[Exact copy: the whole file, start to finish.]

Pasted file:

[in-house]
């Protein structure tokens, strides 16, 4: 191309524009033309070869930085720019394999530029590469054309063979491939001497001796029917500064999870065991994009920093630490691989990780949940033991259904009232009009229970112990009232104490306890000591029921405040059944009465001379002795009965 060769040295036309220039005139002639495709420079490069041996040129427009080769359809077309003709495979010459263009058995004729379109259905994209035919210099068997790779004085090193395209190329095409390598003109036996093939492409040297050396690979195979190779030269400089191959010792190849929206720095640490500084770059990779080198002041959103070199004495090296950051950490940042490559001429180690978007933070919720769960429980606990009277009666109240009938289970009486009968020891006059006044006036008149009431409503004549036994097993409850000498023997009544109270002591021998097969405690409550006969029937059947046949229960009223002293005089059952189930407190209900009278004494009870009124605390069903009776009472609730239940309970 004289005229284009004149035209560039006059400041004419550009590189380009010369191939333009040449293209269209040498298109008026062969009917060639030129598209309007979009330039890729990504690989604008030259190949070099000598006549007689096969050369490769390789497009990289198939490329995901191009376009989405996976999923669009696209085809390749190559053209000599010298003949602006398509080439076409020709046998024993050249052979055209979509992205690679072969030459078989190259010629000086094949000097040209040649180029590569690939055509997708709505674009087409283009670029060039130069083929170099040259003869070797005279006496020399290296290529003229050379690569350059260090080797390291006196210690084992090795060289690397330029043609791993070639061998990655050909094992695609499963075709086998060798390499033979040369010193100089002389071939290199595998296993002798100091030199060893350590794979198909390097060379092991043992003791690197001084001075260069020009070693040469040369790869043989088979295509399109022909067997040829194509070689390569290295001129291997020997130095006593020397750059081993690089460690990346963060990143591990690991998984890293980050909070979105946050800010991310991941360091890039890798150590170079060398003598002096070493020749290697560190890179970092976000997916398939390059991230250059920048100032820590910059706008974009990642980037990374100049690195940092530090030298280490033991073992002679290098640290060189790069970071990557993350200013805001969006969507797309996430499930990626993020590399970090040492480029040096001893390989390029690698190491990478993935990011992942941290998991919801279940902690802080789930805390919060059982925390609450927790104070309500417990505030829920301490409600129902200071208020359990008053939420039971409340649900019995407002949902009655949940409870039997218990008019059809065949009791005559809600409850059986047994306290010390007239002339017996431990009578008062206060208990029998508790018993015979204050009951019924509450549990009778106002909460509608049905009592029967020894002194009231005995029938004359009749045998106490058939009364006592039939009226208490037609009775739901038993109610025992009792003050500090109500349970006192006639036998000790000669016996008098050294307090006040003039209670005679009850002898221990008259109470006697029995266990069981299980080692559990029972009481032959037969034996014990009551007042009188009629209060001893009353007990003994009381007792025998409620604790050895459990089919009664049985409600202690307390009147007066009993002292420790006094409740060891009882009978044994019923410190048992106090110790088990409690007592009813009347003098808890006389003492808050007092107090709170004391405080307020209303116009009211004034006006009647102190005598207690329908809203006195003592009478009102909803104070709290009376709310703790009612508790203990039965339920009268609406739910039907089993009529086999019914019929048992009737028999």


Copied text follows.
[in-house]
């Protein structure tokens, strides 16, 4: 191309524009033309070869930085720019394999530029590469054309063979491939001497001796029917500064999870065991994009920093630490691989990780949940033991259904009232009009229970112990009232104490306890000591029921405040059944009465001379002795009965 060769040295036309220039005139002639495709420079490069041996040129427009080769359809077309003709495979010459263009058995004729379109259905994209035919210099068997790779004085090193395209190329095409390598003109036996093939492409040297050396690979195979190779030269400089191959010792190849929206720095640490500084770059990779080198002041959103070199004495090296950051950490940042490559001429180690978007933070919720769960429980606990009277009666109240009938289970009486009968020891006059006044006036008149009431409503004549036994097993409850000498023997009544109270002591021998097969405690409550006969029937059947046949229960009223002293005089059952189930407190209900009278004494009870009124605390069903009776009472609730239940309970 004289005229284009004149035209560039006059400041004419550009590189380009010369191939333009040449293209269209040498298109008026062969009917060639030129598209309007979009330039890729990504690989604008030259190949070099000598006549007689096969050369490769390789497009990289198939490329995901191009376009989405996976999923669009696209085809390749190559053209000599010298003949602006398509080439076409020709046998024993050249052979055209979509992205690679072969030459078989190259010629000086094949000097040209040649180029590569690939055509997708709505674009087409283009670029060039130069083929170099040259003869070797005279006496020399290296290529003229050379690569350059260090080797390291006196210690084992090795060289690397330029043609791993070639061998990655050909094992695609499963075709086998060798390499033979040369010193100089002389071939290199595998296993002798100091030199060893350590794979198909390097060379092991043992003791690197001084001075260069020009070693040469040369790869043989088979295509399109022909067997040829194509070689390569290295001129291997020997130095006593020397750059081993690089460690990346963060990143591990690991998984890293980050909070979105946050800010991310991941360091890039890798150590170079060398003598002096070493020749290697560190890179970092976000997916398939390059991230250059920048100032820590910059706008974009990642980037990374100049690195940092530090030298280490033991073992002679290098640290060189790069970071990557993350200013805001969006969507797309996430499930990626993020590399970090040492480029040096001893390989390029690698190491990478993935990011992942941290998991919801279940902690802080789930805390919060059982925390609450927790104070309500417990505030829920301490409600129902200071208020359990008053939420039971409340649900019995407002949902009655949940409870039997218990008019059809065949009791005559809600409850059986047994306290010390007239002339017996431990009578008062206060208990029998508790018993015979204050009951019924509450549990009778106002909460509608049905009592029967020894002194009231005995029938004359009749045998106490058939009364006592039939009226208490037609009775739901038993109610025992009792003050500090109500349970006192006639036998000790000669016996008098050294307090006040003039209670005679009850002898221990008259109470006697029995266990069981299980080692559990029972009481032959037969034996014990009551007042009188009629209060001893009353007990003994009381007792025998409620604790050895459990089919009664049985409600202690307390009147007066009993002292420790006094409740060891009882009978044994019923410190048992106090110790088990409690007592009813009347003098808890006389003492808050007092107090709170004391405080307020209303116009009211004034006006009647102190005598207690329908809203006195003592009478009102909803104070709290009376709310703790009612508790203990039965339920009268609406739910039907089993009529086999019914019929048992009737028999």